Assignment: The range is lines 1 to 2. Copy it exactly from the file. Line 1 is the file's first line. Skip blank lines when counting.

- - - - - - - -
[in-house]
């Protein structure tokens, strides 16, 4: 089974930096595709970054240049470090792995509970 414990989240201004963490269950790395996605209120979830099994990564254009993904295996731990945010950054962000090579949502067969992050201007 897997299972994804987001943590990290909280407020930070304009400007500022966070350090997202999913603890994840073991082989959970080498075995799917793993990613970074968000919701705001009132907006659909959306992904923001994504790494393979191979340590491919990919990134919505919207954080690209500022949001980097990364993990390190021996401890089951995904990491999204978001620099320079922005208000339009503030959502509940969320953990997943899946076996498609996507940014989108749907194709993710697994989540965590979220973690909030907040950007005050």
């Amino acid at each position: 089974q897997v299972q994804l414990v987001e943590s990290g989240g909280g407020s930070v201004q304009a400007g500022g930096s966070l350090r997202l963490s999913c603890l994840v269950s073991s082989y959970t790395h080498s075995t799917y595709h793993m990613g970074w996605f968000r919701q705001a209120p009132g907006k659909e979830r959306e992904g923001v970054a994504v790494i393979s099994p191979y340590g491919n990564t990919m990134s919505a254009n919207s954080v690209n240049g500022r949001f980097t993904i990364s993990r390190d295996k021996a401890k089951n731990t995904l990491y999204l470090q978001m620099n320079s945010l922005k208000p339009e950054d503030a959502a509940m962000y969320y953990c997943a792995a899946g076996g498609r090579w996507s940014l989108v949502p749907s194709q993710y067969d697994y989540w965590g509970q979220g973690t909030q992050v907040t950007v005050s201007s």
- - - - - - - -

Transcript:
[in-house]
């Protein structure tokens, strides 16, 4: 089974930096595709970054240049470090792995509970 414990989240201004963490269950790395996605209120979830099994990564254009993904295996731990945010950054962000090579949502067969992050201007 897997299972994804987001943590990290909280407020930070304009400007500022966070350090997202999913603890994840073991082989959970080498075995799917793993990613970074968000919701705001009132907006659909959306992904923001994504790494393979191979340590491919990919990134919505919207954080690209500022949001980097990364993990390190021996401890089951995904990491999204978001620099320079922005208000339009503030959502509940969320953990997943899946076996498609996507940014989108749907194709993710697994989540965590979220973690909030907040950007005050």